Sunday, 4 September 2011

Buddha could do it.

To all my readers (if you are out there)


The week or two since my last post have been horrible. I haven't felt like writing here simply because I have lost my mojo for running, When I signed myself up to do this challenge I knew it would be hard, and I knew my body would disagree with it, just like a young child would disagree to being fed sprouts with a broccoli sauce, but I never really comprehended the amount of work, the limitless amount of things that would hinder my training, the amount of consideration that goes into diet and fluids, breathing, running form,  posture AND the pain I would suffer. I really was that naive to think it was a simple matter of putting some trainers on, running around for a bit. EASY.


 NO!


I have a new respect for Madam Marathon.




If you are wondering why the stocks and shares of Deep Heat have gone up, you're looking in the right place. I have had blisters the size of gumballs, a small metatarsal fracture on my foot, chronic stitch, severe groin pain, oh and did I mention the vomiting?


If Google had some form of search result monitoring system, I'm pretty sure the google men in black would have been round my house to rush me to A&E, or failing that, register me dead.


There have been tears and tauntrums that have made me look like a mad woman. I have always considered myself to have a strong will, but running.... well, running is my nemisis. Who would have thought that putting one foot in front of the other and kind of hopping would break even the strongest of minds. I would like to see Buddha try. Perhaps a few readers out there are looking at this and shaking their heads, as if to say 'get over it' but for me it's hard, and this blog for me is all about the ups and the downs, not just the ups (although I would like some of those now please) 


On my latest 6 mile 'run' (more of a hobble) I was in floods of tears. The passers-by must have thought something traumatic had happened. Oh no. If a friend was there, they would have reasured them and said:-


'Oh don't worry. That's just Ro. She's just attempting to run, nothing to be alarmed about, she cries a lot when she runs, not sure why'


Instead, I had to drag myself home whilst other runners sprinted past. 


Whilst out and about in town recently I came across one of those Halmark -type posters, splashing waves on a sunset backdrop, quite beautiful, The words read...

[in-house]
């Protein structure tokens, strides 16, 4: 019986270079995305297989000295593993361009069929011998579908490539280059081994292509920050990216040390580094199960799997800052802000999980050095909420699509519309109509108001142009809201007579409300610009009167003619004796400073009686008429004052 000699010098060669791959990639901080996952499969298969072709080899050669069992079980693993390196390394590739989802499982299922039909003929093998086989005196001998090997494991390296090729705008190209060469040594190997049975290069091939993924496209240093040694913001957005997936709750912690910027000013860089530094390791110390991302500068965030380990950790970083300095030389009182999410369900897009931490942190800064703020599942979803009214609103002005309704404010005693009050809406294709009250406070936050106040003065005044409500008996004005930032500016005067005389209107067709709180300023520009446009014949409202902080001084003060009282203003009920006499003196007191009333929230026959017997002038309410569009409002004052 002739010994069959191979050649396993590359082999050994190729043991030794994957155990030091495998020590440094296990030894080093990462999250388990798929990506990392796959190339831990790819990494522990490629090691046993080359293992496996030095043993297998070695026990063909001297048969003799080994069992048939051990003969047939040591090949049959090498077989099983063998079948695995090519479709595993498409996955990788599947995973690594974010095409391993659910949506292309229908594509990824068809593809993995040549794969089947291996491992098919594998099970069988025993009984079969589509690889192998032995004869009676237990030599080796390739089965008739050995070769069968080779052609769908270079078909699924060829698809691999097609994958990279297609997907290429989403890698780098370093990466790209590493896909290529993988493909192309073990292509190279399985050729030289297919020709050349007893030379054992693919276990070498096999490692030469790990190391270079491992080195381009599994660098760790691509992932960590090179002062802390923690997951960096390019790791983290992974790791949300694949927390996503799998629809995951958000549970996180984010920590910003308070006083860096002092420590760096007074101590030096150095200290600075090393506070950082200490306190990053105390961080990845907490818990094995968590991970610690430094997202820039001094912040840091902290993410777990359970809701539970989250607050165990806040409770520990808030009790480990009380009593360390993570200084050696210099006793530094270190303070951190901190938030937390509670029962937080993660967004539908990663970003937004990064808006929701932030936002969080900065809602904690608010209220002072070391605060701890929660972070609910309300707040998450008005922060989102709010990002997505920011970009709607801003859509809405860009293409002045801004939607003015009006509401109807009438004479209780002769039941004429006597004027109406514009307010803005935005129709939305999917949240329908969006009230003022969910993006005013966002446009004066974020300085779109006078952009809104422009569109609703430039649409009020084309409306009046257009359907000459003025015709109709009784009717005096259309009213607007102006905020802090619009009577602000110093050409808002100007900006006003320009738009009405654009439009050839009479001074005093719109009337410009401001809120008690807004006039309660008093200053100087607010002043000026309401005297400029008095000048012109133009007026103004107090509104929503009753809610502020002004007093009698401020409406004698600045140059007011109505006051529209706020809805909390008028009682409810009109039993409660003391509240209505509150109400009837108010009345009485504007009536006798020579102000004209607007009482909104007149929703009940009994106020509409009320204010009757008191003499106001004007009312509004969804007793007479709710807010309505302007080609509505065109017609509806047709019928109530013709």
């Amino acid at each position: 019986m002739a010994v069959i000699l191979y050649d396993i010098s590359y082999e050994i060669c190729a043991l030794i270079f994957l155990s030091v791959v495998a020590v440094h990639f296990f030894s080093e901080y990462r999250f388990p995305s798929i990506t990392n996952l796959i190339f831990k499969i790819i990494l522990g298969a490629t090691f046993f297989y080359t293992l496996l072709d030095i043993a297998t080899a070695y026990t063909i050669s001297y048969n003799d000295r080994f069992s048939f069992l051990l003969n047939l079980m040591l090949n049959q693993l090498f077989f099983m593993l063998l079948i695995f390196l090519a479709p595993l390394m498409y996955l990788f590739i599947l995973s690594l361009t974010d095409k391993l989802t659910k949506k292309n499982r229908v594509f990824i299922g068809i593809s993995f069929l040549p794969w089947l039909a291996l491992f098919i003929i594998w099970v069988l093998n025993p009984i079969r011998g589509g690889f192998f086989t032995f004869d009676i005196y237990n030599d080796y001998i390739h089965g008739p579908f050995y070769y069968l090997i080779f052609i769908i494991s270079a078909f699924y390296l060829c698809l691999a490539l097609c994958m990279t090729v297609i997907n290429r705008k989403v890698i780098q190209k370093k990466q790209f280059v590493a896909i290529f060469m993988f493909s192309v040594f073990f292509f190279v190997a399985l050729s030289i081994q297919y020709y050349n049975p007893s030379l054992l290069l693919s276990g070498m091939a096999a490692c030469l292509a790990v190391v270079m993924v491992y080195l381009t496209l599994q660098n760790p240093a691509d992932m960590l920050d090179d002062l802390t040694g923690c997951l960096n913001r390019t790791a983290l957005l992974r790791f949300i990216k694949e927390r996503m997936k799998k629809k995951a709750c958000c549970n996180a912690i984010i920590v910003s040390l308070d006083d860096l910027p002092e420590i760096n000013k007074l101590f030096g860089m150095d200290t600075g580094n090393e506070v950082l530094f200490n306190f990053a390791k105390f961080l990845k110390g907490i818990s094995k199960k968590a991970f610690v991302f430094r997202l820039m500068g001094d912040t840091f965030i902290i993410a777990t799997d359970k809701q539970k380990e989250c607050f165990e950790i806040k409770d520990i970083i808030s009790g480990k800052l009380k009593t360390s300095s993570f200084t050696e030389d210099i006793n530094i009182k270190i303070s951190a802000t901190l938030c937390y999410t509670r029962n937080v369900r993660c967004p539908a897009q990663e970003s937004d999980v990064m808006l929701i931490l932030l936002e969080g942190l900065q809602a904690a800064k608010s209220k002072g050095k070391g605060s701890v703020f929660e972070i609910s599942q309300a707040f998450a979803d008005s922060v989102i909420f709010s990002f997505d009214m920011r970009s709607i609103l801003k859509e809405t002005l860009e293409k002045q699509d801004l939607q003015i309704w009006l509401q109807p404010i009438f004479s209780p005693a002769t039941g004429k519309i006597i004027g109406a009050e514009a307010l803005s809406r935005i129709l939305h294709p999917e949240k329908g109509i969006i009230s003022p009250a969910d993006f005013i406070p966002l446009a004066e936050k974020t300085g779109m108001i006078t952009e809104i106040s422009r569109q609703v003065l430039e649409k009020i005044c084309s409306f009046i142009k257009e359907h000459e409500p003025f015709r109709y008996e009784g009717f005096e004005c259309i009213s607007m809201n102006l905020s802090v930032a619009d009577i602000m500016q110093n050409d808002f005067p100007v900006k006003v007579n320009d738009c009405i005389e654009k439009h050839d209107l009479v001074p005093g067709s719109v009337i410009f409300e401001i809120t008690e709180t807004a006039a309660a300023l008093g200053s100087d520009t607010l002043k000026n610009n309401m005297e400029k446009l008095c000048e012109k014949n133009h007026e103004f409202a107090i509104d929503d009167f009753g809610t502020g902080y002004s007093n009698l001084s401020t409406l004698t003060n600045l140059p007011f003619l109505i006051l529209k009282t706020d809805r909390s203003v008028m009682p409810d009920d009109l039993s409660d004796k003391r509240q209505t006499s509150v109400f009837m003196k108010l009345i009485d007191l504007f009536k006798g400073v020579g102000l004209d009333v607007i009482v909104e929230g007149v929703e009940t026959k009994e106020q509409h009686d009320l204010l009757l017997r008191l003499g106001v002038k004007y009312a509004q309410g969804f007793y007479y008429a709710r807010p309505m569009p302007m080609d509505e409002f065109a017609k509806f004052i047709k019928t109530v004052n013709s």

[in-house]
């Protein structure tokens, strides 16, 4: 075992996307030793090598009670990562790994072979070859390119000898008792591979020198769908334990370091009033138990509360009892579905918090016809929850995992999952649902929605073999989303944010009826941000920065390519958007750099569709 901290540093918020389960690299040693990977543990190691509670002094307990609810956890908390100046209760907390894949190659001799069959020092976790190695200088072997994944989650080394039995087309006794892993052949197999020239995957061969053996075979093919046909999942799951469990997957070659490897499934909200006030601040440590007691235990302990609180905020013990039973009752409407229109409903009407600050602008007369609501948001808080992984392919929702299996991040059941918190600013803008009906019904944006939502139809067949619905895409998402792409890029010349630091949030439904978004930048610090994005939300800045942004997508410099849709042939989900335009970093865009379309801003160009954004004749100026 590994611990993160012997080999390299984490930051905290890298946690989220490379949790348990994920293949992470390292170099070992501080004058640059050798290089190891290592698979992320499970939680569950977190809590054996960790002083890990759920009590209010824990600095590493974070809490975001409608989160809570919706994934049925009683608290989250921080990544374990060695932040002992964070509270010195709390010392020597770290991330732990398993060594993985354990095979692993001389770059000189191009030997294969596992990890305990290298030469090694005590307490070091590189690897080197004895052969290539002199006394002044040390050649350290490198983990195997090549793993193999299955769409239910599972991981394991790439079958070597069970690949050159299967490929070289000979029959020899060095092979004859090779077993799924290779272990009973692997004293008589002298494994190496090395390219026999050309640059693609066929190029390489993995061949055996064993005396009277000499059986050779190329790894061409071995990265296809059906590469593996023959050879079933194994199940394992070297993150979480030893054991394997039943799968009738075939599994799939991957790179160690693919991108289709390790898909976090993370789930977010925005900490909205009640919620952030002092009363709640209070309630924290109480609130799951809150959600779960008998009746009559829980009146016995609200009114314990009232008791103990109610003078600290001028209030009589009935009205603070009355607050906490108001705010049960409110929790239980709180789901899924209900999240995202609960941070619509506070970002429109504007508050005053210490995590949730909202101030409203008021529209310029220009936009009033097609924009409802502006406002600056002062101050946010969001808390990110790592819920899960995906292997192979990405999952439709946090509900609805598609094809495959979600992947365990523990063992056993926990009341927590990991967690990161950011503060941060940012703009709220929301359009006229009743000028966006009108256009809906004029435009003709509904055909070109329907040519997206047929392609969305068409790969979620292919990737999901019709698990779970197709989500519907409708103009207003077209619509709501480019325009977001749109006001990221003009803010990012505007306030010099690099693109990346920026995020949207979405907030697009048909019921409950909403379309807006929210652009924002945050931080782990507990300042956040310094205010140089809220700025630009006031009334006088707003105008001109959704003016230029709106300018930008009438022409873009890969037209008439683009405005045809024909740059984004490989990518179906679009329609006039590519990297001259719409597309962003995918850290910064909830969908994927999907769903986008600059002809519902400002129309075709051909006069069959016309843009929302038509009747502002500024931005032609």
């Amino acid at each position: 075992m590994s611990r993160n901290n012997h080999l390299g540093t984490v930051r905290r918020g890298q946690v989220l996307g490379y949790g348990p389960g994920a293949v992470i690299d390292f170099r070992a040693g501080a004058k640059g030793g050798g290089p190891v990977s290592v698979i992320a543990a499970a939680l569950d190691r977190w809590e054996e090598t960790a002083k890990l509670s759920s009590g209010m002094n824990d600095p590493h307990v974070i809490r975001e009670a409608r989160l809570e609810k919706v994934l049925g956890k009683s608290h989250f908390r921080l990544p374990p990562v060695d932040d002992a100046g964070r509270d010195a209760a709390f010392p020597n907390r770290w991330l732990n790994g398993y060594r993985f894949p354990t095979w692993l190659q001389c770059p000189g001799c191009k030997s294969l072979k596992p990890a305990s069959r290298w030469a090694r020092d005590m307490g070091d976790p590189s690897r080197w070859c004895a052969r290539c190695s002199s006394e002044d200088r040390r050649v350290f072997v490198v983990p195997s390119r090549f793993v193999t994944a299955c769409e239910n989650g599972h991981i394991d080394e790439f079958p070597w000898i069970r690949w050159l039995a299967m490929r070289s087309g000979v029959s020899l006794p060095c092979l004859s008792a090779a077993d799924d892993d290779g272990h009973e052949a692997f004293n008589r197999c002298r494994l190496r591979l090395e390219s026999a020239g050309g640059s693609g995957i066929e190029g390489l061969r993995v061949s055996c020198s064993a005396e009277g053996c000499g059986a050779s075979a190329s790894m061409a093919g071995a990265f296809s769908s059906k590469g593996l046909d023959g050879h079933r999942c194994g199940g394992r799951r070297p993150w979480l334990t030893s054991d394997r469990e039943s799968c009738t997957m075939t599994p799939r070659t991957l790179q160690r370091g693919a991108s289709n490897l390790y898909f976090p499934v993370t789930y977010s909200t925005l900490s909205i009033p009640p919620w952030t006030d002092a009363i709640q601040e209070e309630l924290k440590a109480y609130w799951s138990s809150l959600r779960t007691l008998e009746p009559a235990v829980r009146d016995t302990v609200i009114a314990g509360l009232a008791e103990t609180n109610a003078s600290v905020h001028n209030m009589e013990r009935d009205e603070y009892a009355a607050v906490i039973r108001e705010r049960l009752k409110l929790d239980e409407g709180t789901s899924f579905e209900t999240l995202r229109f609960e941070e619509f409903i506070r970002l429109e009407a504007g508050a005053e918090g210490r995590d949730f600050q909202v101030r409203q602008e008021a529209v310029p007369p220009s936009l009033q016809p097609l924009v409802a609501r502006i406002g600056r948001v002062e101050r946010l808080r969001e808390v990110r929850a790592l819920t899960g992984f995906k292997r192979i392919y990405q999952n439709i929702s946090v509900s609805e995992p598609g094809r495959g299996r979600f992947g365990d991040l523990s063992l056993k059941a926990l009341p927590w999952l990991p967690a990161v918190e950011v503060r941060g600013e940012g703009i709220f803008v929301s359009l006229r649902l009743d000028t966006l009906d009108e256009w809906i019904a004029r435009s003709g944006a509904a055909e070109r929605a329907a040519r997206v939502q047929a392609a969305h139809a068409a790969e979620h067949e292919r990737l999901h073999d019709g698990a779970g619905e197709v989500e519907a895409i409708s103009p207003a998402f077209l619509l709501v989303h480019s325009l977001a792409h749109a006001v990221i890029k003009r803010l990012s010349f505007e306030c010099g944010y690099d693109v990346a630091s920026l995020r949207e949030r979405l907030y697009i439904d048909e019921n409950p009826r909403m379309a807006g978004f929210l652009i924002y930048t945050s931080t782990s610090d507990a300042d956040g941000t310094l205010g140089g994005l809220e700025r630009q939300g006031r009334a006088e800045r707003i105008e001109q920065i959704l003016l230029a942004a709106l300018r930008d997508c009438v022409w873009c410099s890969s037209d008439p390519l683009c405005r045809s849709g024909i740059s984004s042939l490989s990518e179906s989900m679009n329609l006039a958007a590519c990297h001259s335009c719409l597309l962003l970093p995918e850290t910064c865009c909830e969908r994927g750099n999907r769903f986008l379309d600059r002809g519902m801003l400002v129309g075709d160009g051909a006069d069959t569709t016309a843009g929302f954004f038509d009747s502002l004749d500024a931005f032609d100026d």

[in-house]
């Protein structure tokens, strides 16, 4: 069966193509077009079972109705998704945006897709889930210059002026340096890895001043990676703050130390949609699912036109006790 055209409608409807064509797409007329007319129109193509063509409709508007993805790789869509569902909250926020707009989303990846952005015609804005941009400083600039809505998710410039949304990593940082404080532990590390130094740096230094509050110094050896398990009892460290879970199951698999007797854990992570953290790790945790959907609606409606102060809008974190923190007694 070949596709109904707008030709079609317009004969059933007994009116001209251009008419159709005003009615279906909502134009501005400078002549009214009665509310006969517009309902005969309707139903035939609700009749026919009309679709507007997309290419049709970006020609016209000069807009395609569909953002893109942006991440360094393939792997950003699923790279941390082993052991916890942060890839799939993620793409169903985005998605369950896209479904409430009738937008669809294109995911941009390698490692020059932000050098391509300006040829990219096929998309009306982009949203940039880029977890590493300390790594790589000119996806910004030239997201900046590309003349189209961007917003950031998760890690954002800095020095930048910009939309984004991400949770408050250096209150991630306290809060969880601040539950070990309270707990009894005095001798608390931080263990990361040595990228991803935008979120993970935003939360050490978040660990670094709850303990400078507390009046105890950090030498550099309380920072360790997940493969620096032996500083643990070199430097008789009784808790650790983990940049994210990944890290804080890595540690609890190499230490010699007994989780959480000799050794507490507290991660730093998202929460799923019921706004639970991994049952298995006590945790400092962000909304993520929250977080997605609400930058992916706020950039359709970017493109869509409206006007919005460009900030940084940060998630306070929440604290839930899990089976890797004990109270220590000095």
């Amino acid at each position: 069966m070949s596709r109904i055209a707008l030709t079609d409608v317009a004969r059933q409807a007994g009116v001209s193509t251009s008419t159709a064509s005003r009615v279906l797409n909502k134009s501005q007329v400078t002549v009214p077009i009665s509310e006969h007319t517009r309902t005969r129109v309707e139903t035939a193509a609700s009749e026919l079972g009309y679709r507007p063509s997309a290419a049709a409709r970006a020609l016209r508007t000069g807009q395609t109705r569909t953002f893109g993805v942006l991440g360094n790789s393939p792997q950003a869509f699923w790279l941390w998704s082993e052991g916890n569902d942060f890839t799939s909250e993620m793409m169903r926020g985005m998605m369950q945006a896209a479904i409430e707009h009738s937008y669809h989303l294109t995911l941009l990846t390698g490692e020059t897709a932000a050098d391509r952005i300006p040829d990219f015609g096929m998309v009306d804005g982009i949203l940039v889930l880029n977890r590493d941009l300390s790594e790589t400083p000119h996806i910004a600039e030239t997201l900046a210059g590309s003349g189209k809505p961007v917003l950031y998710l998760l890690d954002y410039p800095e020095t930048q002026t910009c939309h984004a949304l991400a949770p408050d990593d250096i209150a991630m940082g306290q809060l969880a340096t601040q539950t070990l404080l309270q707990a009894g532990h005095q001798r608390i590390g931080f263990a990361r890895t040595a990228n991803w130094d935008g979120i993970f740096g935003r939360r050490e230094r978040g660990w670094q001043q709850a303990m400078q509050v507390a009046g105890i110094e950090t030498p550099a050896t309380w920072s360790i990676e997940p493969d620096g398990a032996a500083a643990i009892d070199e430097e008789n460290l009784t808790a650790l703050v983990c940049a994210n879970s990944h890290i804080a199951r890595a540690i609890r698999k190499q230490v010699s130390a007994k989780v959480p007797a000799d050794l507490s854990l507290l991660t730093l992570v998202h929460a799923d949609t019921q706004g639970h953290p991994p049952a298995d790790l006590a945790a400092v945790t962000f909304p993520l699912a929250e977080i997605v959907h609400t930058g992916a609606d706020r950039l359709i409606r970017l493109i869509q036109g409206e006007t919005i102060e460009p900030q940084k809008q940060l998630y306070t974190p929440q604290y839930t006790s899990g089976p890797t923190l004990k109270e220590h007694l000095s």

'“Focus on the journey, not the destination. Joy is found not in finishing an activity but in doing it.


Now, pre-running Rowen would have embraced this sentiment, smiled and walked away. Post-running girl ... well, I looked at the words, shook my head in a patronising way, the same way I had shaken my head at the white plimsoles. I gritted my teeth, smiled, laughed to myself and thought:


' To whoever wrote this: I will kindly allow you to run a mile or two in my shoes and see how you feel about this after. OK?'


(An example)




This is going to be hard, but I'm no quitter.



















4 comments:

  1. I'm no deep thinker, no philosophizer. But I will tell you this. If you keep at it, it will- eventually- get easier. How do I know that? From my own HORRIBLE, PAINFUL, OUCHY-filled journey ;). I have suffered various injuries, cried more than once on a run. But I refuse to give in. All my life I have had people tell me "You cant's" You know. "You can't do this/that/or other" I HATE people like that, so I won't quit running. Because it would simply be MYSELF telling me "I can't." Nope, no good. Won't do that. Keep going hun, know that little old me here in Utah (u.s of a) is cheering for you...LOUDLY...there...did you hear me?!?!!?! ;)

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  2. Don't beat yourself up about what you are going through - going from nothing to a marathon is bloody hard work! You have plenty of time to work yourself up to the distance. This time last year I started a 5k plan, next did a 10k plan, then started my marathon training. If you aren't enjoying it, chances are you are working yourself too hard. Spend a week or so just going out an enjoying your runs without any time or distance targets. Find a nice route where you can be nosey and look at peoples houses and gardens - that's what I do and it really takes my mind off what I am doing!

    Oh and if you haven't yet heard of the Marathon Talk podcasts, they are fab.

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  3. Thank you both of you, I can not express how lovely it is to know that people are supporting me, I really do need it, bth your comments have made my day :) I'm still not up do date on on this blogging stuff, so I thought I would tell you via this comment, when I work out who to send messages I will thank you persoanlly. Leanne I will take your advice and just go for a run, no mile target, just me, and try and enjoy it, thank you :) xx

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  4. Hi there! I was looking for information about Hastings because of the great BBC series "Foyle's War" and came across your blog. It's a great effort you're making and sorry to hear you're not having an easy time of it right now. I am a non-competitive runner in middle age in the midst of my own running quest (www.runningthe234.com) and I can relate how it's not always easy, and I occasionally get sidelined by injuries. But I also know that if you continue to work at it, it WILL gradually get easier, both physically and psychologically. And there WILL be moments where you'll feel better than you ever have, seemingly, and be glad you put in the effort. I don't think I could ever do an entire marathon -- a half-marathon (13.1 miles) is about the limit for me, it seems. So I admire your goal and wish you the best as you ramp up to doing it. All the best from a total stranger but fellow towards-the-back-of-the-pack runner.

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